One reason I call this site a “blag” and not a “blog” is that I’m always late.

For example, I’m finally typing up the group-theory homework assignment which Ben gave last Monday (and which will be due next Monday). During our seminar over in BU territory, we discussed the relations among the Lie groups *SU*(2) and *SO*(3) and the manifolds *S*^{3} and **RP**^{3}. Problems will be given below the fold.

Also, Eric will be discussing statistical physics this afternoon at NECSI.

**Problem 1.** To understand the relation between *SU*(2) and *SO*(3), we need to identify a 2×2 Hermitian matrix with a rotation in 3D Euclidean space. We do this by pulling out the Pauli matrices. Define a vector space *V* as

[tex]V = \hbox{span}\left\{\left(\begin{array}{cc} i & 0 \\ 0 & -i\end{array}\right), \left(\begin{array}{cc} 0 & 1 \\ -1 & 0\end{array}\right), \left(\begin{array}{cc} 0 & i \\ i & 0\end{array}\right)\right\}.[/tex]

Next, define an action for *A* ∈ *V*, *P* ∈ *SU*(2),

[tex]P \cdot A \equiv P A P^\dag.[/tex]

Prove that *P* acting on *A* always falls within *V* (closure), and that the action is linear, *i.e.,*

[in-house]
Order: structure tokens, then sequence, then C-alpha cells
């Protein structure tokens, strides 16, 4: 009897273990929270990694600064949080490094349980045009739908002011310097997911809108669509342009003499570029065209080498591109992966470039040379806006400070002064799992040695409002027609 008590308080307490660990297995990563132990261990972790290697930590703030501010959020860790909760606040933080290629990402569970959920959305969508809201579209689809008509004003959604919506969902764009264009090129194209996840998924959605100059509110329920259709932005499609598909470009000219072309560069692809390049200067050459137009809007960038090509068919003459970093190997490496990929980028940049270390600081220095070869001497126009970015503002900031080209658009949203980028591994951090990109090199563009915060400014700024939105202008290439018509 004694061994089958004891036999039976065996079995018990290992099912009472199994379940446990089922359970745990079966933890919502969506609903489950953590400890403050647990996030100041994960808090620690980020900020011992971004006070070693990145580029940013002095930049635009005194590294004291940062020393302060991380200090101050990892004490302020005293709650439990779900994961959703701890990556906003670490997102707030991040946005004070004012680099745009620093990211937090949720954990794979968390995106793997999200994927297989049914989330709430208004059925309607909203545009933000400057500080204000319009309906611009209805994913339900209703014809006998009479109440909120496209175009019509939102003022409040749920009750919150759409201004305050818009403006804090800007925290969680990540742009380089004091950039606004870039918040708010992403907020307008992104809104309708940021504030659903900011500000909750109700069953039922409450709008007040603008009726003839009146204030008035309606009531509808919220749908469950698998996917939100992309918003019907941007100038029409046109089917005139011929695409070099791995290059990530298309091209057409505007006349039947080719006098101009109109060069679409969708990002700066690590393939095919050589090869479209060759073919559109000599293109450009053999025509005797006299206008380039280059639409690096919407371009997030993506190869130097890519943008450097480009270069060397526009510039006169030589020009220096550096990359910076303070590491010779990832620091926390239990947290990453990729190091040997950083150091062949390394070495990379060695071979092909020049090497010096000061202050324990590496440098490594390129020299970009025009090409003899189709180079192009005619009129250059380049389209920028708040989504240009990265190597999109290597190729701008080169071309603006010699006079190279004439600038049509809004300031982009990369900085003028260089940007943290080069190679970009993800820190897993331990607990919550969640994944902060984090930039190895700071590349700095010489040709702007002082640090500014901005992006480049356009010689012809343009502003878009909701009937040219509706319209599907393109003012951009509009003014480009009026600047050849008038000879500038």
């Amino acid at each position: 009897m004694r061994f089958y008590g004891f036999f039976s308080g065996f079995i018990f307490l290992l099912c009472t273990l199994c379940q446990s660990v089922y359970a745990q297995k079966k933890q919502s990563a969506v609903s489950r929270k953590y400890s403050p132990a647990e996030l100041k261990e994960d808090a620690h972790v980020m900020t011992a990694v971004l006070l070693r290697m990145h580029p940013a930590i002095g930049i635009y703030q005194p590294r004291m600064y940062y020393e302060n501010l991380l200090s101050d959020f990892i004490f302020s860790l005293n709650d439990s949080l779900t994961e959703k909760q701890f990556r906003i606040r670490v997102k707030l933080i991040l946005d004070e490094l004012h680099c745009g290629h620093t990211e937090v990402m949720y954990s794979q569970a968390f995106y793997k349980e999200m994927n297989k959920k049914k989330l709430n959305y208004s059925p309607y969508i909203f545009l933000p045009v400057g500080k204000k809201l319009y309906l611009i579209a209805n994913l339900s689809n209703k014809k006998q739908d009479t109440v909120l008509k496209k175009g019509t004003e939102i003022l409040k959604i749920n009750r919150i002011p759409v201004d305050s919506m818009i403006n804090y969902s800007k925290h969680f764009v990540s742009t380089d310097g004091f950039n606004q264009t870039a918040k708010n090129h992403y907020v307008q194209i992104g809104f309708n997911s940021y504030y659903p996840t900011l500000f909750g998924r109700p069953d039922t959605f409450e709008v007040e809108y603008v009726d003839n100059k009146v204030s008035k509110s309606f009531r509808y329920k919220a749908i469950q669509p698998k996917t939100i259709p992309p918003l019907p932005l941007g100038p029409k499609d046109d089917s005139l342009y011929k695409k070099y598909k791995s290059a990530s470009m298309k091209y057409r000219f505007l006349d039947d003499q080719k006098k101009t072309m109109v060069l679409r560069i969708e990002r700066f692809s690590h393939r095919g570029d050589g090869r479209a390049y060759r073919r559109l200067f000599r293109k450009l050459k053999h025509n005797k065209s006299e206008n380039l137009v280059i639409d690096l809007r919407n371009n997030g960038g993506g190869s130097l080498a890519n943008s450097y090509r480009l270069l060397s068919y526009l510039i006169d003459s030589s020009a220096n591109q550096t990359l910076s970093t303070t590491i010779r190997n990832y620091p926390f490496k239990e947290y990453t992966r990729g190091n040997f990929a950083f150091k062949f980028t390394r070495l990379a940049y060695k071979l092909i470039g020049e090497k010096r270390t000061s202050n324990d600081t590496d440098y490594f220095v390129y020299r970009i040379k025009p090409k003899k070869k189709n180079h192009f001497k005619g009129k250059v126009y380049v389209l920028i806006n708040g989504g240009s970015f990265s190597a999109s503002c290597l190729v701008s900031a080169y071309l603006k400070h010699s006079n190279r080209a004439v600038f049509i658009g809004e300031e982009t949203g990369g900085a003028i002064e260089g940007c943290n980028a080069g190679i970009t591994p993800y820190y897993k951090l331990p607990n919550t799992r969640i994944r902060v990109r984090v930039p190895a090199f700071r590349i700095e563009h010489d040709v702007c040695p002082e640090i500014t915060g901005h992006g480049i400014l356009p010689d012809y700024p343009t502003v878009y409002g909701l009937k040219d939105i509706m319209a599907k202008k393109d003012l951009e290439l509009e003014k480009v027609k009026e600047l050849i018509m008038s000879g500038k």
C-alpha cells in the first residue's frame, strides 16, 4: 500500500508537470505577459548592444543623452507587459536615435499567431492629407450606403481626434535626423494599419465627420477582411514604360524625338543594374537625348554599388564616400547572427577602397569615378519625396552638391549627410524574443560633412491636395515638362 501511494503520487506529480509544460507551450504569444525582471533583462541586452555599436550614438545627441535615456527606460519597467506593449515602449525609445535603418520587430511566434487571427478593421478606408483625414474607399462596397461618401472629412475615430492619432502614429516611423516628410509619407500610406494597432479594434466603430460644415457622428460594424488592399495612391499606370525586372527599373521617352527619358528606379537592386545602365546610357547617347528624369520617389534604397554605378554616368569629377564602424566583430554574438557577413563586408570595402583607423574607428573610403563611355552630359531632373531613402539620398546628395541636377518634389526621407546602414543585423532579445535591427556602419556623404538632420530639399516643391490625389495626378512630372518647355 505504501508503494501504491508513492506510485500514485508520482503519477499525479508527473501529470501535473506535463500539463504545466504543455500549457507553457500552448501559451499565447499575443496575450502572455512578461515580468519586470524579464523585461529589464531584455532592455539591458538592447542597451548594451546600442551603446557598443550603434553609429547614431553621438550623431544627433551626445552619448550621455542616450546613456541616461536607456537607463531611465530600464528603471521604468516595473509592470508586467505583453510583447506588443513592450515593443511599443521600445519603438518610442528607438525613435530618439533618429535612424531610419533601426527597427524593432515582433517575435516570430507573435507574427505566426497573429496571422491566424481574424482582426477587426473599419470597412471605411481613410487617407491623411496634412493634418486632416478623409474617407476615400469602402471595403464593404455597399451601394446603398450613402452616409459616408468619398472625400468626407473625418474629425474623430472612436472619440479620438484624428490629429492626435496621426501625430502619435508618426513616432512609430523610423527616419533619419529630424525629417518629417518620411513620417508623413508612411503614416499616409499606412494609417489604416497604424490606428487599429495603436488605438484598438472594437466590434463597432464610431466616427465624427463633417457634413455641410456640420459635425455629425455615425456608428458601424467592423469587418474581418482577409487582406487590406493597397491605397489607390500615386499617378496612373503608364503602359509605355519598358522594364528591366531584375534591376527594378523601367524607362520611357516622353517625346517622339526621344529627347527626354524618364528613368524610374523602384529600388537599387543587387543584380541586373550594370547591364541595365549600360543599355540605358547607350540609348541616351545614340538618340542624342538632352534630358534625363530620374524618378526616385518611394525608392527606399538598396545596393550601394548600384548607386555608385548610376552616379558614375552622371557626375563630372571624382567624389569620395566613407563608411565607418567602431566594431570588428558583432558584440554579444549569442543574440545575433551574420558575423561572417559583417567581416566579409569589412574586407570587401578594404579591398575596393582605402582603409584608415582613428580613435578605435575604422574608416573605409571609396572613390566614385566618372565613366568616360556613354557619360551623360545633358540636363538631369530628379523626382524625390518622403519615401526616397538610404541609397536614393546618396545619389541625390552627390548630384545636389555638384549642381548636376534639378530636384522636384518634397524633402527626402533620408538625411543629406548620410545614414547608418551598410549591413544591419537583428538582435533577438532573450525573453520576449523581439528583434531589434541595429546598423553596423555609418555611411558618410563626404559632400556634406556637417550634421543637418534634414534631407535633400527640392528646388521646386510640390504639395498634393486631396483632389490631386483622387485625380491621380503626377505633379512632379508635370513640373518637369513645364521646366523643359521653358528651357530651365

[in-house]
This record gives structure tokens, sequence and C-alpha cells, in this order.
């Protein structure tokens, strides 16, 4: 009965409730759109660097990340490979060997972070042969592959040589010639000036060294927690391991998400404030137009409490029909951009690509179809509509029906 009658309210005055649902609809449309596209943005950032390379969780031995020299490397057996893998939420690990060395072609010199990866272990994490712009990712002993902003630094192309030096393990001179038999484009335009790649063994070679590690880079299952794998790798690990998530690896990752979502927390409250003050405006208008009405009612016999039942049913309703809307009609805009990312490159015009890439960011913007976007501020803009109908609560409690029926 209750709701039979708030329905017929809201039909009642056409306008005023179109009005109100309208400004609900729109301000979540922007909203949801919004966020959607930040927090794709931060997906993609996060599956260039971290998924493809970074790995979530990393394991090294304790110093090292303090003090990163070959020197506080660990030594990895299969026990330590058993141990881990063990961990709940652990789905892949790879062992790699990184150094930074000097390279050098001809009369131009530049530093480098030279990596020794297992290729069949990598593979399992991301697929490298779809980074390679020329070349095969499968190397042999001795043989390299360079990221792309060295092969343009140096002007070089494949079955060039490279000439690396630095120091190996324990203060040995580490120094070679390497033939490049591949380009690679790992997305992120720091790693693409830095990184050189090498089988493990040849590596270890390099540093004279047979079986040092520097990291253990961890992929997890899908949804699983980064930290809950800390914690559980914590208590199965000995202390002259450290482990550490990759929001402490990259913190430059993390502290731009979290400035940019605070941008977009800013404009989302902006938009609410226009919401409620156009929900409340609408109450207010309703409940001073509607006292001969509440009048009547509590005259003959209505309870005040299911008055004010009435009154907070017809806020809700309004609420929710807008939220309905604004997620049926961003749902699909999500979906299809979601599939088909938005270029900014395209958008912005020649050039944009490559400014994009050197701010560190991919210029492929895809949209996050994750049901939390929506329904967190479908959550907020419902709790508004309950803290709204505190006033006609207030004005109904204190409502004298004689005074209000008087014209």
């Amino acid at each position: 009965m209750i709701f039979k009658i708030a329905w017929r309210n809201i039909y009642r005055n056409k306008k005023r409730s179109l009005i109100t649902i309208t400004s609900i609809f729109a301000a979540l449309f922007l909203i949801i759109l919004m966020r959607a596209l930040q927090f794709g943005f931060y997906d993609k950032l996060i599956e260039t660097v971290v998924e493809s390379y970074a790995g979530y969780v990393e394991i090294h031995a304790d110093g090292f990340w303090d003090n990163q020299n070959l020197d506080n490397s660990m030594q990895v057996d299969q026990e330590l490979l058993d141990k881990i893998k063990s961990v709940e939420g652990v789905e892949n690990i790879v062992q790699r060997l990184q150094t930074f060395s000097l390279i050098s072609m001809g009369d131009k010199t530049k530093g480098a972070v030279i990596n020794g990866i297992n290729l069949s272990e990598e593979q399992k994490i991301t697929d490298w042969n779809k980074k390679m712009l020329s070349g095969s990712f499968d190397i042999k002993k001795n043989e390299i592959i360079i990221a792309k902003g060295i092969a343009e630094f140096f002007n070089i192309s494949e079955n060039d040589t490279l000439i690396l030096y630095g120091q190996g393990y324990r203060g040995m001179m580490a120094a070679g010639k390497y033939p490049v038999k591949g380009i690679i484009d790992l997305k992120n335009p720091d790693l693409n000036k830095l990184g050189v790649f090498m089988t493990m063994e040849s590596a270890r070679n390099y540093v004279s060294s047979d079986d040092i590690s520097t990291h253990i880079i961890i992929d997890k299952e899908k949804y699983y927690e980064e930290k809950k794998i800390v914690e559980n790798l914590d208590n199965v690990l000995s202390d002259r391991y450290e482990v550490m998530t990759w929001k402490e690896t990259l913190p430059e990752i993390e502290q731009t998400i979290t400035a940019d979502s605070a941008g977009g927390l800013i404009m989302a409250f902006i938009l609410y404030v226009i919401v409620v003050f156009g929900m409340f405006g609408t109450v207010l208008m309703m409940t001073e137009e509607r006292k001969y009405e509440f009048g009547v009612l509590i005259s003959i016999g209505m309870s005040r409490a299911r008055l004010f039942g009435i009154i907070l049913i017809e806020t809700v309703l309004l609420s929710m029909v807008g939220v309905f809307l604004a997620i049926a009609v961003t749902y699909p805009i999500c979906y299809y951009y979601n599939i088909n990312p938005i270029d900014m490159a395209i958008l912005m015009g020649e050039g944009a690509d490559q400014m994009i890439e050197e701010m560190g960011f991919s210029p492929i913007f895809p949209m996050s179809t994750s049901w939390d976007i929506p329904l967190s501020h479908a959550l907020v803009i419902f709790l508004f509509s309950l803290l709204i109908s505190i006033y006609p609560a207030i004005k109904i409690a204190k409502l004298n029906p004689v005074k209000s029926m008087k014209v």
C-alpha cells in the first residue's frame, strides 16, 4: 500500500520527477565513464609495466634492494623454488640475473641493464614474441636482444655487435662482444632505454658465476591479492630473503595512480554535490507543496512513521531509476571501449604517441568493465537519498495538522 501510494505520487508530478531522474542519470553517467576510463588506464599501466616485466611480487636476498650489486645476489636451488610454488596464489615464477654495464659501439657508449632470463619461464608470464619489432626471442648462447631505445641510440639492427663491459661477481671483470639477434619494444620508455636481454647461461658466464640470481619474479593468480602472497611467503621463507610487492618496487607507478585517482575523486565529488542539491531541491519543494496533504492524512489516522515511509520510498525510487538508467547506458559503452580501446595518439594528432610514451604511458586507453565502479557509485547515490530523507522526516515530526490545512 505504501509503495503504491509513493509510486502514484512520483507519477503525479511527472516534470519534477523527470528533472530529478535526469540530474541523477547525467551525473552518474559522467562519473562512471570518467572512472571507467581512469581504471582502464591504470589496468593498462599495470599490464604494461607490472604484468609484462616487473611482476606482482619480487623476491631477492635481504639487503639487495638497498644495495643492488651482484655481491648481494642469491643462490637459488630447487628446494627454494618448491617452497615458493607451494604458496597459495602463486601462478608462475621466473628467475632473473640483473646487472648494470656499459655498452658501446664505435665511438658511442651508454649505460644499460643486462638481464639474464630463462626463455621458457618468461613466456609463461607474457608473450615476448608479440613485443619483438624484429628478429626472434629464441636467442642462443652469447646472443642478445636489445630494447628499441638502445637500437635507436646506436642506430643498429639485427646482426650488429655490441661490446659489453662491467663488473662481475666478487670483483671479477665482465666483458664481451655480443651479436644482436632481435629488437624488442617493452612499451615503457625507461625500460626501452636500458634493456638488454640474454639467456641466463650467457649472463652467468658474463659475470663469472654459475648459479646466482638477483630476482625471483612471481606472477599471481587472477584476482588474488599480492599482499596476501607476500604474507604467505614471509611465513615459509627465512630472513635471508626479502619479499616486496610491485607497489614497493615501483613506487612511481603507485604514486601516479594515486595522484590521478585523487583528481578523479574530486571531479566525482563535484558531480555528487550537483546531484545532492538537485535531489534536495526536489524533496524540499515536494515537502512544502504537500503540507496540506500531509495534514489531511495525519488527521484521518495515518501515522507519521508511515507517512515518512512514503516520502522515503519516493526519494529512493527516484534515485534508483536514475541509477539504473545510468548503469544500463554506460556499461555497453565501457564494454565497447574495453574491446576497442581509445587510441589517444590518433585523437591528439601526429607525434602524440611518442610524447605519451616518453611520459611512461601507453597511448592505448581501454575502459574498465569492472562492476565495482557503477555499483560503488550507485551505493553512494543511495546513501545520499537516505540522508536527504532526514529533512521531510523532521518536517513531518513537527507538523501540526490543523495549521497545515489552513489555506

[tex] P\cdot(A + kB) = P\cdot A + kP\cdot B[/tex]

for *A* and *B* in *V*, *k* a real number.

Assuming the results of homework 1, a map *P* from *V* to itself can be represented as a 3×3 matrix, which we denote as ψ(P):

[tex]\psi(P)A = P\cdot A.[/tex]

**Problem 2.** Prove that

[tex]\psi:\ SU(2) \rightarrow GL(3,R)[/tex]

is a homomorphism. That is, show

[tex]\psi(PQ) = \psi(P)\psi(Q)[/tex]

and that (this is slightly tricker) ψ(P) is invertible.

**Problem 3.** Test the relation

[tex]PAP^\dag = A[/tex]

on the basis of *V,* the Pauli matrices, and show that the matrix *P* must be plus-or-minus the identity. This implies that the preimage of the identity in *SO*(3) is *two points* in *SU*(2).